At the same time, a warning is in order. The proven depth and durability of our security and economic relationship should not breed complacency. A strong alliance, like a strong marriage, is not self-sustaining. It requires patient and persistent upkeep by officials in both nations. It should never—ever—be taken for granted.
Let me turn now to identify what I see as the two broad challenges to the U.S.-South Korea alliance, and to outline a few thoughts on how each challenge should be confronted to maximize the chance of a successful outcome.
The first, and most obvious, challenge is the one posed by the increasingly belligerent, unpredictable and dangerous regime in North Korea—the alliance’s original raison d’être.
As everyone in this room knows painfully well, North Korea has now conducted six nuclear tests since October 2006, each one a violation of international law. The first two tests were conducted under Kim Jong-il, and the last four tests were conducted under his son, the current leader Kim Jong-un. This past weekend, North Korea carried out its latest detonation of a nuclear device, one that appears to have a vastly more powerful yield than the device it tested back in September 2016.
This is a profoundly dangerous, defiant, and destabilizing event. As expected, the test has generated verbal condemnation from the international community, including China and Russia. But it is too early to say whether these strong words will be followed by strong actions and, if so, what those actions will entail—and whether they will make any difference in altering North Korea’s strategic calculus.
Meanwhile, North Korea continues to develop and test missile delivery systems of increasing range and sophistication, having already conducted approximately 16 separate tests this year alone. Tests conducted in July led the U.N. Security Council, including China and Russia, to vote unanimously to tighten existing sanctions and to impose strict new sanctions on Pyongyang, which is certainly cause for cautious optimism.
However, it remains to be seen whether these new sanctions will be adequately enforced, especially by Beijing, who accounts for upwards of 85 percent of North Korea’s international trade. It also remains to be seen whether the Security Council will agree to strengthen these sanctions even further in light of North Korea’s latest nuclear test. More generally, it is unclear what precise impact sanctions will have on North Korea’s economy and on the regime’s inclination, if any, to negotiate a nuclear freeze or reversal in exchange for some degree of sanctions relief.
In the short-term, North Korea responded to the new sanctions in its typical fashion, firing a missile last month that flew over Japan, further contributing to the anti-pacifist trend underway in that country. And, of course, North Korea proceeded with its latest nuclear test in the face of broad international opposition. The reality is that we are now in truly uncharted territory here, and we have not yet cracked the code on how to influence decision-making in Pyongyang.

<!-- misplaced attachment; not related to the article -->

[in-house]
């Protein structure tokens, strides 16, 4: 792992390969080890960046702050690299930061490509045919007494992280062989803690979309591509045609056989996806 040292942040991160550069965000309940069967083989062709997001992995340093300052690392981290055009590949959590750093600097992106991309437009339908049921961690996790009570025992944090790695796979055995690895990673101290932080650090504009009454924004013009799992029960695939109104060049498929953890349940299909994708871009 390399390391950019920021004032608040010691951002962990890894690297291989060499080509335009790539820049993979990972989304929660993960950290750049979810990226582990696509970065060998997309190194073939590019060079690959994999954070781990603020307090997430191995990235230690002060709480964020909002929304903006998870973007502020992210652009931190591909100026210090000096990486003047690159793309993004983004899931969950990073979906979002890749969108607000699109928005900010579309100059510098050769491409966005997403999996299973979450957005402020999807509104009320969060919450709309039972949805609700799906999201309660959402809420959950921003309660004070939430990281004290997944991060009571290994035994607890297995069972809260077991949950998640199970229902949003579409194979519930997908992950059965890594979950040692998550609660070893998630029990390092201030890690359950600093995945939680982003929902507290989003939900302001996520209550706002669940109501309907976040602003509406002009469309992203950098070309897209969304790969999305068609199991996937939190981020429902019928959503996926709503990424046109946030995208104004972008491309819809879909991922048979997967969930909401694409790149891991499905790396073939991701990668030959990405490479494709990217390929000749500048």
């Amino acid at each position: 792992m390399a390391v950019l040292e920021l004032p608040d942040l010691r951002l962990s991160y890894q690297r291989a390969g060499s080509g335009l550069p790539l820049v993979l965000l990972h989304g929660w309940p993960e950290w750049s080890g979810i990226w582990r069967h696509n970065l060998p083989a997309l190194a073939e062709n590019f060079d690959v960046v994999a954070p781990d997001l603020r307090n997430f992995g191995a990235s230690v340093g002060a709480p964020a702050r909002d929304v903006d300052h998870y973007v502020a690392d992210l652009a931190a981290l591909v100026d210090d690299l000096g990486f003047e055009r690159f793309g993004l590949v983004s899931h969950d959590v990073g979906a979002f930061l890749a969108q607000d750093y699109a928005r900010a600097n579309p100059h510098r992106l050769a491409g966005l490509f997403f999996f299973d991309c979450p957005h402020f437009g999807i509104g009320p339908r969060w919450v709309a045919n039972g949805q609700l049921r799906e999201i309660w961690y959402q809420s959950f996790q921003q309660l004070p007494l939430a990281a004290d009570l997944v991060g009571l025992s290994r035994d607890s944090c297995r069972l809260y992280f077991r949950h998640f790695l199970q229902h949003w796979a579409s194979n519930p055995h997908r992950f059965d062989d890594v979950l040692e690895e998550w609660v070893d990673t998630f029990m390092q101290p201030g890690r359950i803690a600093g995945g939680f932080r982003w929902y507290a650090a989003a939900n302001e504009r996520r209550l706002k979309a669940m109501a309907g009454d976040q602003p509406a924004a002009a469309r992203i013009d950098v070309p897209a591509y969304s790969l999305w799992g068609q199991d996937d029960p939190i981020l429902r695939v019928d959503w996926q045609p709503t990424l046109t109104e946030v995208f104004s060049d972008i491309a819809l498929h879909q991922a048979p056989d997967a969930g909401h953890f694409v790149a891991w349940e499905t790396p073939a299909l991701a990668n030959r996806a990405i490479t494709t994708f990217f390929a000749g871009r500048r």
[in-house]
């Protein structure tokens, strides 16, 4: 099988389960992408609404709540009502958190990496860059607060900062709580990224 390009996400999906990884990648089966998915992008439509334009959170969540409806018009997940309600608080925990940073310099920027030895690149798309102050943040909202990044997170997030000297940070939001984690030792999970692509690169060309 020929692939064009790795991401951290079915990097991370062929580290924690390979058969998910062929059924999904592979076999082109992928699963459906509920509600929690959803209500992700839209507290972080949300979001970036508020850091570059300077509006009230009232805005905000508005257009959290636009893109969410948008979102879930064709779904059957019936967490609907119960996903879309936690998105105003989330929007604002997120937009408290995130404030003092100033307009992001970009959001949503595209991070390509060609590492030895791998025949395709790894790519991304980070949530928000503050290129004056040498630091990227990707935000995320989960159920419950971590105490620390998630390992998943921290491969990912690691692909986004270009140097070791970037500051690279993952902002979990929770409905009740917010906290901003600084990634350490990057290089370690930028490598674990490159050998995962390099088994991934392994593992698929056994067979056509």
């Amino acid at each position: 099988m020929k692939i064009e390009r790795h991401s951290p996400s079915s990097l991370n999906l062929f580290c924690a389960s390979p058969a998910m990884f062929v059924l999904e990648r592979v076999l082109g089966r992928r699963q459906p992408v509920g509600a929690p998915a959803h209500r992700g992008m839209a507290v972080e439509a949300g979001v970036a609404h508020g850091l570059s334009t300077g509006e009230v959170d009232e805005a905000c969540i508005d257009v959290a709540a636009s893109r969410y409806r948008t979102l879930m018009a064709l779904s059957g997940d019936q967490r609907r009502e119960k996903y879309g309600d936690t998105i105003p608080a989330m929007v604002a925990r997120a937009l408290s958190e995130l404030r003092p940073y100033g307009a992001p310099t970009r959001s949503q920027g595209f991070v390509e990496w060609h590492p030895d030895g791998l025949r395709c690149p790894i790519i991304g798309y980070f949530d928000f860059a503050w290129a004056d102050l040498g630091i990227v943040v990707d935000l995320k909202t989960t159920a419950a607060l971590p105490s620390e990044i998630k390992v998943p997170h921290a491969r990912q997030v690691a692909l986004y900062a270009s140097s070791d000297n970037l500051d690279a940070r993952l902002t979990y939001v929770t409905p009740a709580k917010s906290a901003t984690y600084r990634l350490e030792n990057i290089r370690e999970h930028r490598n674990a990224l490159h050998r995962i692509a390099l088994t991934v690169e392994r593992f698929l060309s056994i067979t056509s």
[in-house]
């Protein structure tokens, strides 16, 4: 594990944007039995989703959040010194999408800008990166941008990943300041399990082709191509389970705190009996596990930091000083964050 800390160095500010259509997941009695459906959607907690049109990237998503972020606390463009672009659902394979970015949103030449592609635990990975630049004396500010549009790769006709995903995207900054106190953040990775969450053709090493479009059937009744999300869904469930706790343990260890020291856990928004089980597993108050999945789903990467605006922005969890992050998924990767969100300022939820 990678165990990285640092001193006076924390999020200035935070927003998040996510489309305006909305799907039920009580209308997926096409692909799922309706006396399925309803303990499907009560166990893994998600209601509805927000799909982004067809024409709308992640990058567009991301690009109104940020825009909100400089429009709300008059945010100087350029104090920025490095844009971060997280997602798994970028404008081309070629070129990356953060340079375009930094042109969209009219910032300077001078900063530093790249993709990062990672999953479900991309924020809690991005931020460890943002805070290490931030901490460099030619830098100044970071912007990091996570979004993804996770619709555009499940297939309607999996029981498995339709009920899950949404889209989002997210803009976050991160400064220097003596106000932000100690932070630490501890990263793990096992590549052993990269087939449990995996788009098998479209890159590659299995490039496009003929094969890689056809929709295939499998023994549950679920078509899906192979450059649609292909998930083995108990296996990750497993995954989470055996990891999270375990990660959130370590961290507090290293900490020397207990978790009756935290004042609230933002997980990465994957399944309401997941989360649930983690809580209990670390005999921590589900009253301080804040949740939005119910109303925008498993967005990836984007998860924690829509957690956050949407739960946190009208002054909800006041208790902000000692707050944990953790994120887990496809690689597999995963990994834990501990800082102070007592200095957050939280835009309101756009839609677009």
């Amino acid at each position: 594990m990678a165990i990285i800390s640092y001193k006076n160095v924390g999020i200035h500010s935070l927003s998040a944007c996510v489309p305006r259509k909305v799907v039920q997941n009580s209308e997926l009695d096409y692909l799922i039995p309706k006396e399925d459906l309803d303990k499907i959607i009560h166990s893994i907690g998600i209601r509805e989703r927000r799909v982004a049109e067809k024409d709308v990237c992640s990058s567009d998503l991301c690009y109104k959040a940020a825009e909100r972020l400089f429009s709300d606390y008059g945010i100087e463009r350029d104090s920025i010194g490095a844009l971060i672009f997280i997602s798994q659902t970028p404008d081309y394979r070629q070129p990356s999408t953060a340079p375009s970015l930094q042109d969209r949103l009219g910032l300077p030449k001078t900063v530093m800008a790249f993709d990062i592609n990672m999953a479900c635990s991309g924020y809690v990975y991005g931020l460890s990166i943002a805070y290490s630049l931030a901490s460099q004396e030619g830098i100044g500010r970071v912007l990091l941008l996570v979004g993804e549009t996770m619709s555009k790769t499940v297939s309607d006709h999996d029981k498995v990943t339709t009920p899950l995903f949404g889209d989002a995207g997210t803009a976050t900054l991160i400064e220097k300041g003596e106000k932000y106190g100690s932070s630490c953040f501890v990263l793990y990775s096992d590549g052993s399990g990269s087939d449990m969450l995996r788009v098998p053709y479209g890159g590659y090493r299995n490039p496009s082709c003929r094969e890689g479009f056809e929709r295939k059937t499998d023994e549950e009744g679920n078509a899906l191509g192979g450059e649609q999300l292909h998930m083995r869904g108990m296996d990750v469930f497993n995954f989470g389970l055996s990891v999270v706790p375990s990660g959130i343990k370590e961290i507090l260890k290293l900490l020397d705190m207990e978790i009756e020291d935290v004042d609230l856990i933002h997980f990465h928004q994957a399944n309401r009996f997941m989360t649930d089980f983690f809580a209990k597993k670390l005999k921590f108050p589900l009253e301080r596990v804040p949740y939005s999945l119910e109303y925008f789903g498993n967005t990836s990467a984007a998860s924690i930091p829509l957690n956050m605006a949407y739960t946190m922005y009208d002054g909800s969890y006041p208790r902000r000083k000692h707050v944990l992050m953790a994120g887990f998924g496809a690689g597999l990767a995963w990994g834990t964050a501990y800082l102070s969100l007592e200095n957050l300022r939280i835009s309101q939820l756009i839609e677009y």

North Korea’s evident goal is to develop an arsenal of nuclear-tipped ballistic missiles that can reliably hit the U.S. territory of Guam, the U.S. state of Hawaii, and eventually the U.S. mainland.
According to conventional wisdom, Kim Jong-un’s primary reason for pursuing this capability is to avoid the fate that befell leaders like Saddam Hussein in Iraq and Muammar Gaddafi in Libya, to deter invasion by outside forces, and therefore to ensure regime survival. This rationale naturally bewilders policymakers in the United States and other like-minded countries. We may detest the regime in Pyongyang, but we regard North Korea’s relentless progress on its nuclear and missile programs as the sole behavior that could compel the international community to take action that would result in regime change or collapse in North Korea.
From this perspective, North Korea seems to be making a fundamental miscalculation regarding what is in its own best interests, and its provocative conduct could bring about the exact result—regime extinction—that Pyongyang seeks above all to avoid.
This is the conundrum that lies at the heart of the debate over what to do about North Korea: how do we get Kim Jong-un to conclude that a negotiation leading to denuclearization is the best, and indeed the only, way to ensure his regime—however awful—can continue in power?
As Victor has argued, North Korea has another, less obvious goal in pursuing nuclear missiles capable of reaching the United States, which is to weaken the U.S.-South Korea alliance that we are meeting to discuss today. Specifically, Victor asserts that North Korea seeks to threaten the U.S. homeland in order to undercut the credibility of the United States’ extended deterrence guarantee to South Korea under our so-called “nuclear umbrella.” I agree with Victor’s analysis. Kim Jong-un may well believe that his actions could cause U.S. policymakers to act in a more unilateral fashion, undermining the alliance. Kim may even believe that the U.S. would hesitate to come to South Korea’s defense if the U.S. perceives that doing so could expose the U.S. to direct attack.